Reputations and resources are at risk.
Churches and nonprofits are increasingly targeted by hackers because these organizations typically,
- have weak cybersecurity practices
- do not have staff members competent in cybersecurity
- rely heavily on volunteers with little or no cyber awareness training who collect and process sensitive information
A church bookkeeper received a message on her screen that she had been the victim of a computer breach.As a result, she was locked out of the system. The message prompted her to call an unknown phone number to restore access to the computer. She allowed access to the hackers and immediately saw social security numbers show up on the screen. At that point, she knew something was wrong. Experts were hired to monitor the credit for those affected.
St. Ambrose Roman Catholic Church in Brunswick, Ohio was recently scammed out of $1.75 million. A phishing email led the church to believe the construction firm doing renovation work on its sanctuary made changes regarding its financial institution. An FBI investigation found that the church’s email system was hacked, and the cybercriminals were able to deceive the church leaders into believing the construction firm had changed its bank and wiring instructions.
Hackers logged into the church’s network and stole students’ personal information.They then used the information to obtain credit cards, running up high balances by claiming to be the students.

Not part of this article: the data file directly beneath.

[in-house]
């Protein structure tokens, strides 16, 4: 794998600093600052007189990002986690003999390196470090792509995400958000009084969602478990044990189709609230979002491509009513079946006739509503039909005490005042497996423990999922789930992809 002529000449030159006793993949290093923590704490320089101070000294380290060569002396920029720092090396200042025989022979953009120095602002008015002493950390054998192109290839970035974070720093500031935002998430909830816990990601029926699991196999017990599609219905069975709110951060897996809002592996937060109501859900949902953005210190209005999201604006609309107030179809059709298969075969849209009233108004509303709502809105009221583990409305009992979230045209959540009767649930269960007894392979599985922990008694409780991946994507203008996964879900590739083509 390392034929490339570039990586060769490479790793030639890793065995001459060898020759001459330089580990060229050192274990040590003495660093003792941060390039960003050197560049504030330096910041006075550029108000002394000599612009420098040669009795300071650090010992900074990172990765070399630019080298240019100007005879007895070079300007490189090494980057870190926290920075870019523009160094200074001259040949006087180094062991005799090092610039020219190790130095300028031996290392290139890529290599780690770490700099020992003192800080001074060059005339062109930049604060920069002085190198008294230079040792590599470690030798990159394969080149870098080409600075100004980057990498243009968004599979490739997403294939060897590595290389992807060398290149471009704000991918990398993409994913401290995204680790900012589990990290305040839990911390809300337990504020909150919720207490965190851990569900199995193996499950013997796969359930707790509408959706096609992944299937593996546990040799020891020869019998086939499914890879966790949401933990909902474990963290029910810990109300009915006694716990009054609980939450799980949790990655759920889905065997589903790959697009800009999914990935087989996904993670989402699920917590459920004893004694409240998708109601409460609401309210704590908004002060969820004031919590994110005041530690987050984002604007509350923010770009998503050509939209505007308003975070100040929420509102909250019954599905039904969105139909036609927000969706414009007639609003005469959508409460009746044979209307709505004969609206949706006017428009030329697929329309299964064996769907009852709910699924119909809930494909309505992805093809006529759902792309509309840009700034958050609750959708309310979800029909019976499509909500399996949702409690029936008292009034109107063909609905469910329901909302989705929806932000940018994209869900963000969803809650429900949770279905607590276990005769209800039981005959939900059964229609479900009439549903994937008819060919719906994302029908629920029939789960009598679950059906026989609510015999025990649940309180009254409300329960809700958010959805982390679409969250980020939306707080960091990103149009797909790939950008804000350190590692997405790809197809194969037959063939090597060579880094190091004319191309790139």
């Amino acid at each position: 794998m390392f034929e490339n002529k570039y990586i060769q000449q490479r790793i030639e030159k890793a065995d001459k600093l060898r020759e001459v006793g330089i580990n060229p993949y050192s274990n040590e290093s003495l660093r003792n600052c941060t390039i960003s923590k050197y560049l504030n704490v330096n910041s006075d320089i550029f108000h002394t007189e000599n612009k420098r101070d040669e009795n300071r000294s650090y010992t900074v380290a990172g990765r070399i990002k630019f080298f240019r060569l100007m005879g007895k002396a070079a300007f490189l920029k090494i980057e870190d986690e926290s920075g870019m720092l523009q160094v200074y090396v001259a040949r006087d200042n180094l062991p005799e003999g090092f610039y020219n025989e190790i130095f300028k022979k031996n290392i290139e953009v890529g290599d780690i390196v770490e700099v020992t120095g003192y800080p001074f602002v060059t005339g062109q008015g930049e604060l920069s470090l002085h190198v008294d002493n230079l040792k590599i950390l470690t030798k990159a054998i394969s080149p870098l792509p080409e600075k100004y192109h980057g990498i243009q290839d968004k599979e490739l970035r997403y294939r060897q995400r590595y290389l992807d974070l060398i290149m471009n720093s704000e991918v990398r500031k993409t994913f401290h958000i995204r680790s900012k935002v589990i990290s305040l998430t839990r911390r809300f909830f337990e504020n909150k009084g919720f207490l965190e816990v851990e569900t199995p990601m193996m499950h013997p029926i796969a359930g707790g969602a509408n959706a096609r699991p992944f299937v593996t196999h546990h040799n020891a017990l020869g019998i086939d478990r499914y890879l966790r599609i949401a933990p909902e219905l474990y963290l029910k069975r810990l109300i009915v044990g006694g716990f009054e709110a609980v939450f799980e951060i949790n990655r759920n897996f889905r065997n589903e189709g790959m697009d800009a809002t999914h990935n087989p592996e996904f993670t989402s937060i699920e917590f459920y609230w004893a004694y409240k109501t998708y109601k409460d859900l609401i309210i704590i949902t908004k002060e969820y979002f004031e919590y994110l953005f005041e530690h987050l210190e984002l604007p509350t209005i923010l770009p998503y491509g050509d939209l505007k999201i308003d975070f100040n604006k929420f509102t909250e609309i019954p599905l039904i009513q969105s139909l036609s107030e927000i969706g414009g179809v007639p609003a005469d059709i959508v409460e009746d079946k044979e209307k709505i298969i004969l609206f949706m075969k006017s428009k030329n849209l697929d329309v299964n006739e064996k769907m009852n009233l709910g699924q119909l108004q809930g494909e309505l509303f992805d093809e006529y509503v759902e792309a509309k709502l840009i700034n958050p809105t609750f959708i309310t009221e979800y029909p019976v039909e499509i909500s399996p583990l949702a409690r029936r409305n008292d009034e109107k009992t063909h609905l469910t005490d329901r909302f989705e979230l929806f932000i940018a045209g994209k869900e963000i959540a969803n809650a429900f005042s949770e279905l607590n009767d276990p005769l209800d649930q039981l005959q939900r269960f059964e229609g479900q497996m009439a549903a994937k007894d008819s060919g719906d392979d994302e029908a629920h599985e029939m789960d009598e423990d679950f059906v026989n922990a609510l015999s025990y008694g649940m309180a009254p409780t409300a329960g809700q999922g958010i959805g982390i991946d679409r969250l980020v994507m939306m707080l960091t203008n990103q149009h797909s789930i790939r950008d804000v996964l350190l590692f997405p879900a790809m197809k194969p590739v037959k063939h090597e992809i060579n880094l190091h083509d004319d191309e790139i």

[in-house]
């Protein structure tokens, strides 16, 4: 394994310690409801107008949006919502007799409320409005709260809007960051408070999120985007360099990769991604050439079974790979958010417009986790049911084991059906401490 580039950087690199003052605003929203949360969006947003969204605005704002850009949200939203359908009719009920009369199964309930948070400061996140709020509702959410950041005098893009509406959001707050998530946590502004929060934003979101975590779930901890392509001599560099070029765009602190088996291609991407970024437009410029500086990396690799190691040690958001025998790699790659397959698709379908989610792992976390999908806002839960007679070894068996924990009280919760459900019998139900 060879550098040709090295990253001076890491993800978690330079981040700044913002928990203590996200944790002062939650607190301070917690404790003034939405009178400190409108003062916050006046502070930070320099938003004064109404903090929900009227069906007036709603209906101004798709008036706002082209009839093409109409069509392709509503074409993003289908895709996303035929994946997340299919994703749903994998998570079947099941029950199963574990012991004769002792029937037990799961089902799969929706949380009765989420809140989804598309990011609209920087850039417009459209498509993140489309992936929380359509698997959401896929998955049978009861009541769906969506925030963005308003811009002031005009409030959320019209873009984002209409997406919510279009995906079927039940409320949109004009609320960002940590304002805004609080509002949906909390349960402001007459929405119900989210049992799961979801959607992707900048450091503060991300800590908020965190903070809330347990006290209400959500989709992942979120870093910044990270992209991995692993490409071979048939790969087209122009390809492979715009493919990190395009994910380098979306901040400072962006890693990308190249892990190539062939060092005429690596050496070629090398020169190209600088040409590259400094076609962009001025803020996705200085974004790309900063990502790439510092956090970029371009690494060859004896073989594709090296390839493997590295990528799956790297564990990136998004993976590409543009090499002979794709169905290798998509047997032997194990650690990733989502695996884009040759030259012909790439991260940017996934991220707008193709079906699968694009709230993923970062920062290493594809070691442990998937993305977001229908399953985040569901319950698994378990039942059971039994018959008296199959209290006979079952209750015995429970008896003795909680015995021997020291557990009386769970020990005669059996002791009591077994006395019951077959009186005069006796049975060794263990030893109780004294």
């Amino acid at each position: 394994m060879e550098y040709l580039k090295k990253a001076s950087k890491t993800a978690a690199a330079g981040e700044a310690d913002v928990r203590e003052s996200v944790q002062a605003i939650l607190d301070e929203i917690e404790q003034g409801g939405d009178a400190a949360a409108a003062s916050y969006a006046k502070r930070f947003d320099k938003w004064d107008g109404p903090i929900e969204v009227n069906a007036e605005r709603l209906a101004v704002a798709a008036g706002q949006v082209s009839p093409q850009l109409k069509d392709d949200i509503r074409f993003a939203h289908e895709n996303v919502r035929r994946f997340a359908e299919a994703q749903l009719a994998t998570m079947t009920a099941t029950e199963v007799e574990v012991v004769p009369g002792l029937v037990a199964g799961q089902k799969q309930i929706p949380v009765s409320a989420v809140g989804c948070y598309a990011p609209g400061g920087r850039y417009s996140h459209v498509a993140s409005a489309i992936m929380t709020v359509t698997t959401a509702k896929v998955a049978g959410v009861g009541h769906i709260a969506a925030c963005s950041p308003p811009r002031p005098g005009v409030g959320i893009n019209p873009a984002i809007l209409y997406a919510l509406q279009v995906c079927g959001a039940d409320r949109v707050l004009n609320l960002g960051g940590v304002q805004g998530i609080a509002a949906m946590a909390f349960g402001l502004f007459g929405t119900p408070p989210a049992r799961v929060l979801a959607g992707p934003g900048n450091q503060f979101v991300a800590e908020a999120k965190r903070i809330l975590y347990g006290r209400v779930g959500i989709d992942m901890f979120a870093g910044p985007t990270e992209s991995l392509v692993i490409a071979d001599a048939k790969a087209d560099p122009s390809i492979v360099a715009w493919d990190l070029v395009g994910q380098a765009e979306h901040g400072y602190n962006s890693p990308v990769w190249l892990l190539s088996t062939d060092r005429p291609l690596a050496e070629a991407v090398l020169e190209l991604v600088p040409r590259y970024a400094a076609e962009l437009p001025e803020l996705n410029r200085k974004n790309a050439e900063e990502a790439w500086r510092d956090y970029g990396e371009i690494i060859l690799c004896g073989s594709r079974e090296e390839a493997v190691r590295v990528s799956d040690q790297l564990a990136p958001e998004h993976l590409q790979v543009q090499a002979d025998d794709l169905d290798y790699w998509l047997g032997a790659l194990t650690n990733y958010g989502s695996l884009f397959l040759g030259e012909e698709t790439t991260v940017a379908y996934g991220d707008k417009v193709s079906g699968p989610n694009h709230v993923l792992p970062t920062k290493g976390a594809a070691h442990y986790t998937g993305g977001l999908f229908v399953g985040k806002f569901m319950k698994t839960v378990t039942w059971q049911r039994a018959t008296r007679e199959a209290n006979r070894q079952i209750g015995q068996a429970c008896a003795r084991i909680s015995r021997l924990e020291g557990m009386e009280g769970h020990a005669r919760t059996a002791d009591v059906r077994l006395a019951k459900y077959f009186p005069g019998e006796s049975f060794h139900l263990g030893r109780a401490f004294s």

A church’s online giving system was hacked, and someone gained access to their usernames and passwords.The first day, $17,000 was taken. Each day after, approximately $3,000 more was stolen, until the thefts were discovered by the ministry. The grand total stolen was $181,709.
Churches and nonprofits collect and process sensitive information that is governed by international, federal, and state regulations
- Bank and credit card information for donations
- Driver’s license and SSN for background checks
- Birthday and health information for children and youth
- Payroll and other financial data
Third party companies are not liable for information churches and nonprofits collect/own, even if they store or manage it.
Ministry Cyber Professionals meets the need and closes the cybersecurity gap by providing professional cybersecurity services and by helping churches and nonprofits implement cybersecurity best practices.